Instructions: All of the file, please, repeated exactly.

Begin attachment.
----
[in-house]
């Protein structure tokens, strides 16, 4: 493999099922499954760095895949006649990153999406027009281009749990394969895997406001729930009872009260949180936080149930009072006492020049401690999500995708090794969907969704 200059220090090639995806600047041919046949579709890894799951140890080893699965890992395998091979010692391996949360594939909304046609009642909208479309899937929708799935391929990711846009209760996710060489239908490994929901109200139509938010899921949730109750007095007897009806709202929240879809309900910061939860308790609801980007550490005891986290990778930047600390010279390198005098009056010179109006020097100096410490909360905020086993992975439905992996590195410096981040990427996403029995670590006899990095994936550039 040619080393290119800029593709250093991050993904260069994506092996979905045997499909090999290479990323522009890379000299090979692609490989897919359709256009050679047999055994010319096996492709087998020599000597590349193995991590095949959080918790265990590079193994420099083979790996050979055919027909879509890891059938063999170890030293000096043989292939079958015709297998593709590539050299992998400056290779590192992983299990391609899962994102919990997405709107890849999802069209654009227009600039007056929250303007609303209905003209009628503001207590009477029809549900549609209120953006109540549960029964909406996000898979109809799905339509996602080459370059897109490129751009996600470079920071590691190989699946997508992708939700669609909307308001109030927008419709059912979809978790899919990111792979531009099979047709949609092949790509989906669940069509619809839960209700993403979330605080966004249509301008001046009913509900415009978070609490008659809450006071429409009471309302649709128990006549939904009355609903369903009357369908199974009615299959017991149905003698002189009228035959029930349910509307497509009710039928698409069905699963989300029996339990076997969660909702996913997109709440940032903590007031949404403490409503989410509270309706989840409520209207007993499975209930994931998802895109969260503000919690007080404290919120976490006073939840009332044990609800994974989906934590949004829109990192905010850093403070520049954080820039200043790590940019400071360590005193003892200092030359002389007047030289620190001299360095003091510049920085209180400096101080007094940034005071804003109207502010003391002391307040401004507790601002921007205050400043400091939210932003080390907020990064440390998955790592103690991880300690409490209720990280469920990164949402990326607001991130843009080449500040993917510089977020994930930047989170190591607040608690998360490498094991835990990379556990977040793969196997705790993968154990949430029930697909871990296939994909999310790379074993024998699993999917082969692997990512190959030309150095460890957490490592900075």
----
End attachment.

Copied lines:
[in-house]
């Protein structure tokens, strides 16, 4: 493999099922499954760095895949006649990153999406027009281009749990394969895997406001729930009872009260949180936080149930009072006492020049401690999500995708090794969907969704 200059220090090639995806600047041919046949579709890894799951140890080893699965890992395998091979010692391996949360594939909304046609009642909208479309899937929708799935391929990711846009209760996710060489239908490994929901109200139509938010899921949730109750007095007897009806709202929240879809309900910061939860308790609801980007550490005891986290990778930047600390010279390198005098009056010179109006020097100096410490909360905020086993992975439905992996590195410096981040990427996403029995670590006899990095994936550039 040619080393290119800029593709250093991050993904260069994506092996979905045997499909090999290479990323522009890379000299090979692609490989897919359709256009050679047999055994010319096996492709087998020599000597590349193995991590095949959080918790265990590079193994420099083979790996050979055919027909879509890891059938063999170890030293000096043989292939079958015709297998593709590539050299992998400056290779590192992983299990391609899962994102919990997405709107890849999802069209654009227009600039007056929250303007609303209905003209009628503001207590009477029809549900549609209120953006109540549960029964909406996000898979109809799905339509996602080459370059897109490129751009996600470079920071590691190989699946997508992708939700669609909307308001109030927008419709059912979809978790899919990111792979531009099979047709949609092949790509989906669940069509619809839960209700993403979330605080966004249509301008001046009913509900415009978070609490008659809450006071429409009471309302649709128990006549939904009355609903369903009357369908199974009615299959017991149905003698002189009228035959029930349910509307497509009710039928698409069905699963989300029996339990076997969660909702996913997109709440940032903590007031949404403490409503989410509270309706989840409520209207007993499975209930994931998802895109969260503000919690007080404290919120976490006073939840009332044990609800994974989906934590949004829109990192905010850093403070520049954080820039200043790590940019400071360590005193003892200092030359002389007047030289620190001299360095003091510049920085209180400096101080007094940034005071804003109207502010003391002391307040401004507790601002921007205050400043400091939210932003080390907020990064440390998955790592103690991880300690409490209720990280469920990164949402990326607001991130843009080449500040993917510089977020994930930047989170190591607040608690998360490498094991835990990379556990977040793969196997705790993968154990949430029930697909871990296939994909999310790379074993024998699993999917082969692997990512190959030309150095460890957490490592900075």